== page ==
There seems to be

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There seems to be a rising chorus of claims that, even if the expected shortfalls in Social Security funding are still almost forty years in the future, every year that goes by the cost and difficulty of fixing the problem increases. But this makes no sense, especially since President Bush’s proposed means of ‘fixing’ Social Security’s shortfall turn entirely and exclusively on cuts in guaranteed benefits.

Here’s what I mean: If the issue was prefunding Social Security as a social insurance program, then the sooner we start doing that the better. But President Bush has specifically ruled out new funds (i.e., increased tax revenue) as part of the solution. So no dice there.

In fact, it’s even worse than that since President Bush has also ruled out the existing funding mechanism by which any sort of pre-funding could take place.

Again, allow me to explain.

Let’s say we immediately cut everyone’s Social Security benefits by 20% — just across the board; everybody, high and low, gets hit the same. I can barely manage simple division anymore; so I’ll leave it to the econ folks to figure out the particulars. But if we cut payouts by 20% that would leave Social Security with a substantially larger annual surplus. That would mean more money socked away into the Trust Fund every year. And the Trust Fund would last much longer.

Not only would the Trust Fund last longer because there’s more money in it, but it would pay down more slowly because everyone’s benefits would be smaller.

But the president doesn’t believe that the Trust Fund exists as a funding mechanism. Set aside all the word-games and disagreements about IOUs and real assets. The president doesn’t believe the Trust Fund materially improves the solvency of Social Security because he doesn’t believe those Treasury notes constitute a real asset. To him, it’s just a book-keeping ledger calling for higher taxes down the road.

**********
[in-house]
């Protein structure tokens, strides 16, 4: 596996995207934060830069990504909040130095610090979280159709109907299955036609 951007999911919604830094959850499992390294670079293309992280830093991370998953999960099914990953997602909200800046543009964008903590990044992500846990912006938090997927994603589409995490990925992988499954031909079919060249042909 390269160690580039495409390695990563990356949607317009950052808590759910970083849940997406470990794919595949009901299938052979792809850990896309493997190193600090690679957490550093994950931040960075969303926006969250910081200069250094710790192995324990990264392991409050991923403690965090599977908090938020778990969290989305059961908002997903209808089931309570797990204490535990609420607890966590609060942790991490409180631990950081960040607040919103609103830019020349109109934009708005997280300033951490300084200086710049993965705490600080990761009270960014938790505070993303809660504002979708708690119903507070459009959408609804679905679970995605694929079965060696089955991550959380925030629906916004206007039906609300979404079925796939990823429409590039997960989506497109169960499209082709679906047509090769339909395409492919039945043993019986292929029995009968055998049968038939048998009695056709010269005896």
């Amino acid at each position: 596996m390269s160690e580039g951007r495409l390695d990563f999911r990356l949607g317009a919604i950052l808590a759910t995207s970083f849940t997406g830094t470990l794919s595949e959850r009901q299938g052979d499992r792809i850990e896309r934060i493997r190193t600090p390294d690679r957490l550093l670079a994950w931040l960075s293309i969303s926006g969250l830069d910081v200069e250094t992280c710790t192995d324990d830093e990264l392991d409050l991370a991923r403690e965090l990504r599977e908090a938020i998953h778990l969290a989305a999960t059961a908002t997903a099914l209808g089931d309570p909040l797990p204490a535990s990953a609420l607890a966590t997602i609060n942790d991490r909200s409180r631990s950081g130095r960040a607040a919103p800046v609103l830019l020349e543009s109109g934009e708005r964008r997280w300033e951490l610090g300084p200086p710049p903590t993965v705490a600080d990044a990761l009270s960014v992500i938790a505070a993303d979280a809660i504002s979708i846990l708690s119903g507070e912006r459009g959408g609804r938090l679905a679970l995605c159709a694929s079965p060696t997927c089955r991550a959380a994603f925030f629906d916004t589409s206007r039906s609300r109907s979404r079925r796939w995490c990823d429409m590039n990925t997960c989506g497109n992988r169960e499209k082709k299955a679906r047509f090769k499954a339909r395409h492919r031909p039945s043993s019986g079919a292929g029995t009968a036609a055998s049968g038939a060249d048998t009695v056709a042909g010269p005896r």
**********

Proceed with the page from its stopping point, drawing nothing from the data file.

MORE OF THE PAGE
Indeed, it would be foolish for current beneficiaries of the program, or people currently paying payroll taxes, to fatten up the Trust Fund in this way so long as the current president isn’t even willing to stipulate that the money will be paid back.

Given the options the president will allow, the only option left available is to take a portion of the Trust Fund and invest it in stocks in one aggregated fund, rather than in private accounts. This would be similar to how state pension funds work. But even that doesn’t pan out because the president has again and again said he opposes investing Trust Fund revenues in this way because it would lead to the government owning too much of the private economy.

That leads us back to what seems to me to be the unavoidable conclusion that, given the options that President Bush will allow, it won’t be any harder or more costly to ‘fix’ Social Security five or ten or any number of years into the future than it is today. And that’s because we can cut benefits whenever we want.

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